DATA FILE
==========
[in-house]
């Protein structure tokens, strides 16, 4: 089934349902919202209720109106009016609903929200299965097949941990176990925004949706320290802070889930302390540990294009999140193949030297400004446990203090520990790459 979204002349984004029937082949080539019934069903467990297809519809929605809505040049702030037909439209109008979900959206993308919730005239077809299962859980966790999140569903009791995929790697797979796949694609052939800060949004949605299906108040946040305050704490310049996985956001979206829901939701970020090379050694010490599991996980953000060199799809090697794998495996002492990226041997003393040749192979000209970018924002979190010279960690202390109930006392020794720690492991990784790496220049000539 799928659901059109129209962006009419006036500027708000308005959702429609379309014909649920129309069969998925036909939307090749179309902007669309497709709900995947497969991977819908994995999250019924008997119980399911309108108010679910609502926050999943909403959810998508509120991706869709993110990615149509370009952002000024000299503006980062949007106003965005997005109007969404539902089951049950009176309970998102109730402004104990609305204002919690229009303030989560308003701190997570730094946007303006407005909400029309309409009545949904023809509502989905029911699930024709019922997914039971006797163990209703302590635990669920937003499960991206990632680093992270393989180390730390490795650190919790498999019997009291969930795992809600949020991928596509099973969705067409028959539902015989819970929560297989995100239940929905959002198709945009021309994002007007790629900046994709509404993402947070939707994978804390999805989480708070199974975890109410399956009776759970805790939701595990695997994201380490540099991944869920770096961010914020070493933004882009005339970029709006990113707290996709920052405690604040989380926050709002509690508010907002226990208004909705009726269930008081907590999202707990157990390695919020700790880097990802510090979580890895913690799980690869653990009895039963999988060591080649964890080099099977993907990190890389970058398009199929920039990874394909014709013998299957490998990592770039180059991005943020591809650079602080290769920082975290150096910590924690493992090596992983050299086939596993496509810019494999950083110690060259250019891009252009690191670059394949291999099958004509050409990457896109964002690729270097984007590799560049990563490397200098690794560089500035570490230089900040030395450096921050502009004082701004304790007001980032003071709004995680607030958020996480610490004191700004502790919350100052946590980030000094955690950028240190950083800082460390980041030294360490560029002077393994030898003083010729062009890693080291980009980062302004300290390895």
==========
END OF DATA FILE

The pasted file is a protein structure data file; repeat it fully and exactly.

[in-house]
């Protein structure tokens, strides 16, 4: 089934349902919202209720109106009016609903929200299965097949941990176990925004949706320290802070889930302390540990294009999140193949030297400004446990203090520990790459 979204002349984004029937082949080539019934069903467990297809519809929605809505040049702030037909439209109008979900959206993308919730005239077809299962859980966790999140569903009791995929790697797979796949694609052939800060949004949605299906108040946040305050704490310049996985956001979206829901939701970020090379050694010490599991996980953000060199799809090697794998495996002492990226041997003393040749192979000209970018924002979190010279960690202390109930006392020794720690492991990784790496220049000539 799928659901059109129209962006009419006036500027708000308005959702429609379309014909649920129309069969998925036909939307090749179309902007669309497709709900995947497969991977819908994995999250019924008997119980399911309108108010679910609502926050999943909403959810998508509120991706869709993110990615149509370009952002000024000299503006980062949007106003965005997005109007969404539902089951049950009176309970998102109730402004104990609305204002919690229009303030989560308003701190997570730094946007303006407005909400029309309409009545949904023809509502989905029911699930024709019922997914039971006797163990209703302590635990669920937003499960991206990632680093992270393989180390730390490795650190919790498999019997009291969930795992809600949020991928596509099973969705067409028959539902015989819970929560297989995100239940929905959002198709945009021309994002007007790629900046994709509404993402947070939707994978804390999805989480708070199974975890109410399956009776759970805790939701595990695997994201380490540099991944869920770096961010914020070493933004882009005339970029709006990113707290996709920052405690604040989380926050709002509690508010907002226990208004909705009726269930008081907590999202707990157990390695919020700790880097990802510090979580890895913690799980690869653990009895039963999988060591080649964890080099099977993907990190890389970058398009199929920039990874394909014709013998299957490998990592770039180059991005943020591809650079602080290769920082975290150096910590924690493992090596992983050299086939596993496509810019494999950083110690060259250019891009252009690191670059394949291999099958004509050409990457896109964002690729270097984007590799560049990563490397200098690794560089500035570490230089900040030395450096921050502009004082701004304790007001980032003071709004995680607030958020996480610490004191700004502790919350100052946590980030000094955690950028240190950083800082460390980041030294360490560029002077393994030898003083010729062009890693080291980009980062302004300290390895």